By MATT MASTERS / Photos by Matt Masters
Students from Brentwood High School and Ravenwood High School took part in the 12th Annual Environmental Education Day hosted by the City of Brentwood’s Engineering Department on Wednesday.
The event took place at Deerwood Arboretum where over 100 environmental science students took part in hands-on activities that covered topics such as the habitat and ecology of streams and natural areas, the importance of these ecosystems to the animals that live and thrive in them and the impact humans have on the natural ecosystem.
Brentwood High School AP environmental science and ecology teacher Doug Anderson said that each learning station has an important lesson to teach and emphasized how each issue directly impacts other environmental issues with unique challenges and opportunities to promote sustainability.
“Water quality is a central concept and a central question that we talk about in our classes and it’s good to get them out here to meet actual scientists who are doing the work on the ground,” Anderson said. “Our partnership with the city enables us to bring all of these professionals that help the city together in one spot so that our kids can get an experience that otherwise they never could have.”
Emmie Enochs, the Animal and Out of School Programs Director for the Discovery Center at Murfree Spring, was working the animal station featuring a frog, two turtles and a corn snake.
“We’re coordinating that with water quality and how that affects he animals and the animals to the water,” Enochs said. “They all definitely love the turtles — they’re always a big favorite — the snake always gets the first set of squeals and I think I’ve only had two who have completely shied away today so that’s a good number.”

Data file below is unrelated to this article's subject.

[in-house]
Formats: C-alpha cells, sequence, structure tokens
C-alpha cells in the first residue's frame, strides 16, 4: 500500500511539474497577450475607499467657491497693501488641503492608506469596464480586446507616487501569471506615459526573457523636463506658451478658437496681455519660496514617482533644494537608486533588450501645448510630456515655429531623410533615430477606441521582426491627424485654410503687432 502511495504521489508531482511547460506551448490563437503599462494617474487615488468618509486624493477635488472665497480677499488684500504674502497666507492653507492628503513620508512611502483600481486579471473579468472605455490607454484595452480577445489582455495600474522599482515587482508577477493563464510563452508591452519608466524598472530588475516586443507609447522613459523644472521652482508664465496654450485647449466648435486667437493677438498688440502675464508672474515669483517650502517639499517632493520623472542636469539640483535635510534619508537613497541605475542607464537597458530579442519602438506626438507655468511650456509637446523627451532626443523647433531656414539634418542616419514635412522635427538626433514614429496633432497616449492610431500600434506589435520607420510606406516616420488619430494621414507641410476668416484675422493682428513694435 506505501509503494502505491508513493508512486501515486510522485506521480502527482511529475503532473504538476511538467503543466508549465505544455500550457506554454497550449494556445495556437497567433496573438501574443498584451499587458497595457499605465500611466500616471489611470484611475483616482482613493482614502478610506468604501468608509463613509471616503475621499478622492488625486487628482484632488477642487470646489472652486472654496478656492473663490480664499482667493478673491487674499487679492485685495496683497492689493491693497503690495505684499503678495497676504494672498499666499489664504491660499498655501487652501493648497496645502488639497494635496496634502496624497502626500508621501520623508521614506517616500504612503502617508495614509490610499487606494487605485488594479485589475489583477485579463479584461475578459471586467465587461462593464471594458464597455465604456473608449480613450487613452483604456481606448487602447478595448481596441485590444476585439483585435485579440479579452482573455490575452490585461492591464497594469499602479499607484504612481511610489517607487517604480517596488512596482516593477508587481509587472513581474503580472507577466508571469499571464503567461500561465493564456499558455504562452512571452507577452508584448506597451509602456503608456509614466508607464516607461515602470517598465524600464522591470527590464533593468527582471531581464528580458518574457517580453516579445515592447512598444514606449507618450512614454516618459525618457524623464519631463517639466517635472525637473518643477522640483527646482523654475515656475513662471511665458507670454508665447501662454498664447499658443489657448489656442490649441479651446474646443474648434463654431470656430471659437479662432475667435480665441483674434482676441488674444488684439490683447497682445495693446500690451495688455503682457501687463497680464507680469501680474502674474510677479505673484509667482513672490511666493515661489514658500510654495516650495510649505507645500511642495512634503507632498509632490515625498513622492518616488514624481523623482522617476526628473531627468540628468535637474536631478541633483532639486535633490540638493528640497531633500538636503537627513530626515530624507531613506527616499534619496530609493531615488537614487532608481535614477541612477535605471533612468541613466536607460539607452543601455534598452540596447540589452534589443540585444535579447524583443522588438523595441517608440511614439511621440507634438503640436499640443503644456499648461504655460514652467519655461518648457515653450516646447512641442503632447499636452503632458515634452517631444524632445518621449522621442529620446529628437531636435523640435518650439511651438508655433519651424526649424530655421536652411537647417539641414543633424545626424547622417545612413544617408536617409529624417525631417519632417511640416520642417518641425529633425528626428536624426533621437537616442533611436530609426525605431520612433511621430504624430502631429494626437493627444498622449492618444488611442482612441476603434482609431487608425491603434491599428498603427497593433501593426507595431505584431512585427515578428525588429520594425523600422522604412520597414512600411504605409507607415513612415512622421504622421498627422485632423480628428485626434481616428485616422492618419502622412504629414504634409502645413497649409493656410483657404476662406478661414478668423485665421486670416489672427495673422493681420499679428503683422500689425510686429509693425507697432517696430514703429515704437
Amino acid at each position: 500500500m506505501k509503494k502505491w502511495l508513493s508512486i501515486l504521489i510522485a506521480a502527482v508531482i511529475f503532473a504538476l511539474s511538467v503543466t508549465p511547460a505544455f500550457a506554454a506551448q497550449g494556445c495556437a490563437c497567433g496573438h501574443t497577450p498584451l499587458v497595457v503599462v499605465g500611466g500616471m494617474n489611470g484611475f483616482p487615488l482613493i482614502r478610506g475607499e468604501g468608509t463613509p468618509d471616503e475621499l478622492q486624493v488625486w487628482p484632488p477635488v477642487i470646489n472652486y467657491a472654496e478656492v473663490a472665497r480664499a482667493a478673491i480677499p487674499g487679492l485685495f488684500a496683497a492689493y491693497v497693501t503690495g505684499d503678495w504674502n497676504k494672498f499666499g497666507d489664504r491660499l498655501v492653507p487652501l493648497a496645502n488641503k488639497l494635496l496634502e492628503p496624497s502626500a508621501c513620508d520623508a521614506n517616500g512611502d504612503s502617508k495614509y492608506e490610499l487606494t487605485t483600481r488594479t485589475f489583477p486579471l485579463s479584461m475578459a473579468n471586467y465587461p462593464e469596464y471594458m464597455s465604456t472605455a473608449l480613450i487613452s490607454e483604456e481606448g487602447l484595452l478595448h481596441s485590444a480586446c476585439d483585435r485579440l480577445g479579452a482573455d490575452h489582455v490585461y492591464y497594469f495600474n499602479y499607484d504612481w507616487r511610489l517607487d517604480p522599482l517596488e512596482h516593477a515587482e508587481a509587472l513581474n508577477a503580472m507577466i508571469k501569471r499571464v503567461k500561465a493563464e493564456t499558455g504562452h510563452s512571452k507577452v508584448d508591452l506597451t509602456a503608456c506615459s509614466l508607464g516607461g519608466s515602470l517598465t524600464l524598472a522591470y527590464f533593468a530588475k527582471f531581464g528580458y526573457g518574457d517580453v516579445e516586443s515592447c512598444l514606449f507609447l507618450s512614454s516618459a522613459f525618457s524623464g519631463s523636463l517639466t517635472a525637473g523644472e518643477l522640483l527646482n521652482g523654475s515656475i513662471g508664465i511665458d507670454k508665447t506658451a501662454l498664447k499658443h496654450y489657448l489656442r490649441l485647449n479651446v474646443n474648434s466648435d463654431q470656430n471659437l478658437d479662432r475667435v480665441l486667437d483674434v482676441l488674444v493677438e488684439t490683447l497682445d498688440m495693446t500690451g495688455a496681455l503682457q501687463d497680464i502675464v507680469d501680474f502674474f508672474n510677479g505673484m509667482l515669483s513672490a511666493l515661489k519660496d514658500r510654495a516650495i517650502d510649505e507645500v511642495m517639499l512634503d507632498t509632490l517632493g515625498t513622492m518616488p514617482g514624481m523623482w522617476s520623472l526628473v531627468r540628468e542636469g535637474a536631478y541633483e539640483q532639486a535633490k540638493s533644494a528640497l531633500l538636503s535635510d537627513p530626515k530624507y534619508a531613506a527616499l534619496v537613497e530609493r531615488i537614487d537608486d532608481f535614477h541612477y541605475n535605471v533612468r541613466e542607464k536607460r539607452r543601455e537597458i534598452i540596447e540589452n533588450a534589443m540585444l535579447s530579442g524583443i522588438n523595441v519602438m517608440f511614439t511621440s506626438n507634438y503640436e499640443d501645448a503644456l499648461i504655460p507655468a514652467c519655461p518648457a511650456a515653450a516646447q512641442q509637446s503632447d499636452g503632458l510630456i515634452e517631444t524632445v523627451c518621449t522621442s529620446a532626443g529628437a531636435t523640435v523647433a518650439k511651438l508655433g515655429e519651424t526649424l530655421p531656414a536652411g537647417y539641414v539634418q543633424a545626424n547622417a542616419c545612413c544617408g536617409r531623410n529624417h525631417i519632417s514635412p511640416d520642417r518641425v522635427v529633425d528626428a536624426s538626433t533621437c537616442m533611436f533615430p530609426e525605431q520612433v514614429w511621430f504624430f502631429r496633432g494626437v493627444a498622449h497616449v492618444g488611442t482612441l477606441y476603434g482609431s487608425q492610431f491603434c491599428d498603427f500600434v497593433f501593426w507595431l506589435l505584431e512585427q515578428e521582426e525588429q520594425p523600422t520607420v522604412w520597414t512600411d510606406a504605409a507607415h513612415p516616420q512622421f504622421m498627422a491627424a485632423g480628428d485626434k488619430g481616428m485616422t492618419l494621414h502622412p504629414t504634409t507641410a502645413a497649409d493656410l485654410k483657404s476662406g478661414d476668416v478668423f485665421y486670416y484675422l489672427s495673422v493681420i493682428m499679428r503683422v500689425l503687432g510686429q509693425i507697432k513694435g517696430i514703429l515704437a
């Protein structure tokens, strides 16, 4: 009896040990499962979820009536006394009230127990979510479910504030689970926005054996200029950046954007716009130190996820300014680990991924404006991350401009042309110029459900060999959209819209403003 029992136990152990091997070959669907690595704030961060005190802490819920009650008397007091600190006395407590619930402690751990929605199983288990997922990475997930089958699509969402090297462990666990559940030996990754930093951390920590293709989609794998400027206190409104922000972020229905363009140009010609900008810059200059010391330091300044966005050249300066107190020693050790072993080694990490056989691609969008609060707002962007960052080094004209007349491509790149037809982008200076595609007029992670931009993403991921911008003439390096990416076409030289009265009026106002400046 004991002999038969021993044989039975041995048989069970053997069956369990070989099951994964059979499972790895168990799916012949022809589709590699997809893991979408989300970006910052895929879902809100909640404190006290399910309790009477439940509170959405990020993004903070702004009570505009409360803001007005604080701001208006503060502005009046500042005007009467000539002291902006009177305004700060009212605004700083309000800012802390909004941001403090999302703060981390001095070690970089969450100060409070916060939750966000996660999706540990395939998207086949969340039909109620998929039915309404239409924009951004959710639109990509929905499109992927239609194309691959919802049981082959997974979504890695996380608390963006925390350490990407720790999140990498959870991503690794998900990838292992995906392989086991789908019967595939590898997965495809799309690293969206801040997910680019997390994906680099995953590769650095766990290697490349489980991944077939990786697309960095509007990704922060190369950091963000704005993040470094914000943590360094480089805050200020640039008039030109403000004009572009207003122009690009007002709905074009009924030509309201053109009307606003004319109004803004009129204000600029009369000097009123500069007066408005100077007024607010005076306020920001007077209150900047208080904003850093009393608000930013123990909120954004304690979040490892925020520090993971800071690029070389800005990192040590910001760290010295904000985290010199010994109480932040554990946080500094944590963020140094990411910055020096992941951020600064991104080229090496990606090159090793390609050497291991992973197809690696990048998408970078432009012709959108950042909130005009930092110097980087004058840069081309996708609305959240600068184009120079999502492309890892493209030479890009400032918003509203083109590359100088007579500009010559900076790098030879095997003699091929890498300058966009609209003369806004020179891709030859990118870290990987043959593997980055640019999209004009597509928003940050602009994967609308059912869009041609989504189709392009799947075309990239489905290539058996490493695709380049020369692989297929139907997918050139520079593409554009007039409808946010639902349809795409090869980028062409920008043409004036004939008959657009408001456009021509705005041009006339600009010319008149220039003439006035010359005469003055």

Engineer Hunter Hethcoat was working the Enviroscape station which featured a diorama focused on the role of watersheds in the environment.
“We’ve had a lot of great questions,” Hethcoat said. “Kids these days are really sharp, they’re environmentally-aware and they’re conscious of the fact that we have an impact on the environment and they seem genuinely interested in ways that they can minimize any negative impacts on the environment.”
Ravenwood AP environmental science teacher Lianne Havinland said that the respect and understanding of the environment helps students to further connect to the issues and opportunities in environmental science especially during the field trip.
“This is really fantastic opportunity that the city of Brentwood puts on for us,” Havinland said. “It’s a free field trip for our students and it’s fantastic. It directly correlates to our class because we deal with all sorts of topics in environmental science, a lot of it dealing with water, so the kids are able to not only learn about issues and ways that they’re being fixed but they also get to learn about careers dealing with environmental science.”
Ravenwood Junior Sydney Fogarty said that while science hasn’t always been her strongest subject that she wanted to challenge herself with AP environmental science, a course that she also joked was a good alternative to anatomy, and one that has introduced her to new ideas during the field trip.
“We got to learn about snakes and turtles which was really cool because I used to be afraid of snakes and now they’re kind of cool,” Fogarty said. “We did a water filtration activity and it was interesting because we got to learn how water can be filtered with cotton balls and rocks.”
The field trip lasted most of the day and also featured courses on soil erosion, microscopes, assessing the health of streams and ground water inspection.